Quotes on What It Means to be Liberal

Liberals stand for individual freedoms and argue against Big Governments. Yet, today, are individual freedoms such as the right to eat, worship, dress, love, marry, set up businesses, free speech, have opinions, read and write what you want in serious danger? Is the dominance of a Big Government or Big State stamping out individual freedom in an unprecedented manner?

In her book, Why I Am A Liberal, Sagarika Ghose argues why it is so important to renew the meaning of Indian liberalism with new energy.

From it, we extract quotes on what it means to be liberal.

“Our founding patriotism—the patriotism of Rammohan Roy, Tagore, Gandhi, Nehru, Ambedkar and Gokhale—in its commitment to pluralism and inclusiveness has been overwhelmingly liberal. It defined patriotism as a call of duty to serve the nation through talent, education and moral courage, not patriotism as a weapon of destruction.”


“The easy acceptance of diversity is the best illustration of the liberal spirit of Hinduism. On a whimsical note, Hindus were liberals long before the idea of liberalism emerged as a civil and political ideal in the world!”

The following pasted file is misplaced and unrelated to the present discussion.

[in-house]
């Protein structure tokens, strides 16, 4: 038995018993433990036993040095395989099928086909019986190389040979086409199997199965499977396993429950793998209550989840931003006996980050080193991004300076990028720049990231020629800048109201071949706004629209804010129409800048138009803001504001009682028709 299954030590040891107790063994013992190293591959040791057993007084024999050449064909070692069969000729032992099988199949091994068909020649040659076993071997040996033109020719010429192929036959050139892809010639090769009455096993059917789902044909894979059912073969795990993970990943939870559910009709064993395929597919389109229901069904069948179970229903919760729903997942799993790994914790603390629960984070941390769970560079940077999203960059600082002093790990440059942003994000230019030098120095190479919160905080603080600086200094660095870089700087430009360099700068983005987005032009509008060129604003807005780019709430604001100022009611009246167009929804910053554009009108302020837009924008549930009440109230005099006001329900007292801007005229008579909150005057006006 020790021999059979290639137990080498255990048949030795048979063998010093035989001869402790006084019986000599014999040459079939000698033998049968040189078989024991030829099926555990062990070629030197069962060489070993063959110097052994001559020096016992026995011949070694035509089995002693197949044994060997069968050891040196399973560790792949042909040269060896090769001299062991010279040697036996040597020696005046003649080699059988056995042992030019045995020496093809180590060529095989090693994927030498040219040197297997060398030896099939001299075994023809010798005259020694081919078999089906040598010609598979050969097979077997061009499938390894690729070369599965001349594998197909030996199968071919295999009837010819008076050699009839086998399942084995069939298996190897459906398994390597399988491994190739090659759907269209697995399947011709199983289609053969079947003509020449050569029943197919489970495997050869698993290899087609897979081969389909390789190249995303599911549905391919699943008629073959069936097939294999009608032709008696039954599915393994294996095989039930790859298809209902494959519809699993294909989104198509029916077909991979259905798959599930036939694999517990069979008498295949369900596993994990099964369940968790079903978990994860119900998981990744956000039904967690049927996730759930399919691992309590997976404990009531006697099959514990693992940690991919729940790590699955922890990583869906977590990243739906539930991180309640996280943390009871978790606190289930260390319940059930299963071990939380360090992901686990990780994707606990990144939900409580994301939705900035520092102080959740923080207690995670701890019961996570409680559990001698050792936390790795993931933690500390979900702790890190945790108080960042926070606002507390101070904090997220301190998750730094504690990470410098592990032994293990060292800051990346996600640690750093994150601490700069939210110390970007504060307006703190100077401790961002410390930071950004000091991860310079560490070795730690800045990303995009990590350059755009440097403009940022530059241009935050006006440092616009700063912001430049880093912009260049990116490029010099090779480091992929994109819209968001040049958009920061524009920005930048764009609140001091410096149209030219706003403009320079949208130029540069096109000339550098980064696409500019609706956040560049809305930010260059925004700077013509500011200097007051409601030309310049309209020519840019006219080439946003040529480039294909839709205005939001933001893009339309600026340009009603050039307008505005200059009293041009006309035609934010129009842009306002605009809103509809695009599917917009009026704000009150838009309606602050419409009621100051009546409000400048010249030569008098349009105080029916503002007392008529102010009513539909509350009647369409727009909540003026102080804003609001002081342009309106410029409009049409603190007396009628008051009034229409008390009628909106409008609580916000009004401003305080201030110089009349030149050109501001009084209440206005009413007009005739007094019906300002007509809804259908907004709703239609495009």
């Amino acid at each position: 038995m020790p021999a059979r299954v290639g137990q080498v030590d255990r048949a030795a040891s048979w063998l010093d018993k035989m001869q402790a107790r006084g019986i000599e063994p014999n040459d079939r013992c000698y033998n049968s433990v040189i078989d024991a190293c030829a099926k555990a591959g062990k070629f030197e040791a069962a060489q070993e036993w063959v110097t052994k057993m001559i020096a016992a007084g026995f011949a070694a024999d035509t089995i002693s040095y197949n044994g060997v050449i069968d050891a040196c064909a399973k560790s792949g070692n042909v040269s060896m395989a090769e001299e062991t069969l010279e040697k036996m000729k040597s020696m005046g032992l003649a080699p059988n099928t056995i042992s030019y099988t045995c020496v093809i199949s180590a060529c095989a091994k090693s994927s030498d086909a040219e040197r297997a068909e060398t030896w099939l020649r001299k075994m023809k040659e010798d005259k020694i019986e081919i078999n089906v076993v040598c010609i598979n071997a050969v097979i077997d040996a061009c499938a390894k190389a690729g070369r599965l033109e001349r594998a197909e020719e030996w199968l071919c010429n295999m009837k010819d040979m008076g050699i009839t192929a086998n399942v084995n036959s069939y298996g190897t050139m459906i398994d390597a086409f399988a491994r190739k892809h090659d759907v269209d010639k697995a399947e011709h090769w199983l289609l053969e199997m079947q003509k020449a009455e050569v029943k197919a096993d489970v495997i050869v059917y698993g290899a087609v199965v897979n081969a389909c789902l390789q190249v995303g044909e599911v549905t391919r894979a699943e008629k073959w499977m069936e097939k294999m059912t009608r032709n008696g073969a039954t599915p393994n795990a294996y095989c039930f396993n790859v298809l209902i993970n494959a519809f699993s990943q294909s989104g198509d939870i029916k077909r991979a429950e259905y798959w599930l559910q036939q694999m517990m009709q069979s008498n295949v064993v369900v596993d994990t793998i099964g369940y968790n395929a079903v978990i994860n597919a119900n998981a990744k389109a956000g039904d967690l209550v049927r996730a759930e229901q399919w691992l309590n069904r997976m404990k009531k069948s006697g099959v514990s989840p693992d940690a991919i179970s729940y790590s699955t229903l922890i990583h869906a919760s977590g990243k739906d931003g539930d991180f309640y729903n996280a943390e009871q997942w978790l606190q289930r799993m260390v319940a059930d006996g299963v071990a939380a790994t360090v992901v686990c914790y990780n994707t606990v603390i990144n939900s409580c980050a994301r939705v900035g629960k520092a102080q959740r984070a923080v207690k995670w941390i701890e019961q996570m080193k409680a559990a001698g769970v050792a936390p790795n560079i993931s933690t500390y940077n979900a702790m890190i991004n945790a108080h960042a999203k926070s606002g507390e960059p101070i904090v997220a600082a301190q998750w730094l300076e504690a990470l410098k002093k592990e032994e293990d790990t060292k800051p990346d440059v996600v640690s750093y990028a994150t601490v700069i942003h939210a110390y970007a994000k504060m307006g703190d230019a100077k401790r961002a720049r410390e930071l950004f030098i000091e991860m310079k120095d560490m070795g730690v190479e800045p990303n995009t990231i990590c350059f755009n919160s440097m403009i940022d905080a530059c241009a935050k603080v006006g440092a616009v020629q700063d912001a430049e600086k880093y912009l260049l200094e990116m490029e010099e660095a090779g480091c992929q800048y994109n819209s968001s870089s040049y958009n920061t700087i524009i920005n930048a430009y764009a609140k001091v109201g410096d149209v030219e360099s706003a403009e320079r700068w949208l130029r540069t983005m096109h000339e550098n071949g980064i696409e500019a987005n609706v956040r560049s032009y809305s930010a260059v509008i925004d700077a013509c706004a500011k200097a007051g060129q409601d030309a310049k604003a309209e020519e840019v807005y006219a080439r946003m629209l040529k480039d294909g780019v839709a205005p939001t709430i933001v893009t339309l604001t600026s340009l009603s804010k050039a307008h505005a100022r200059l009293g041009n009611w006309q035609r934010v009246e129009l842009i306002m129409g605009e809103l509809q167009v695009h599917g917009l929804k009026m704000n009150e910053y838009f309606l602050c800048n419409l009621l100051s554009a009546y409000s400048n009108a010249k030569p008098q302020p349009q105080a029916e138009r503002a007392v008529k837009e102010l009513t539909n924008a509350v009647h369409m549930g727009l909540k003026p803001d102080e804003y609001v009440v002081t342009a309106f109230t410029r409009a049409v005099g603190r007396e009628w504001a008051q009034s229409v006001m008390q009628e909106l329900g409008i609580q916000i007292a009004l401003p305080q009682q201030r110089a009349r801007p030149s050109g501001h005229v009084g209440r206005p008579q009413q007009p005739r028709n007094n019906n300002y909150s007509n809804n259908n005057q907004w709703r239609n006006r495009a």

“The liberal view is the state exists to safeguard the individual. The individual is not a soldier of state power. The rights of the individual therefore become the supreme consideration because liberty is the supreme good.”


“Liberal democracy is about participating and sharing in power. It’s about constant citizen vigilance. Liberal democracy depends crucially on aware, brave and free-thinking citizens who speak up for their rights, for justice, for decency, for individual freedom and for non-violence.”


“Gandhi believed that the liberation of women was necessary for the liberation of men, to escape from stereotypical notions of the dominant male, or what is today called ‘toxic masculinity’. Wrote Gandhi: ‘By seeking to interfere with the free growth of womanhood in India, we are interfering with the growth of free and independent spirited men.’”

Why I Am a Liberal is Sagarika Ghose’s impassioned meditation on why India needs to be liberal.

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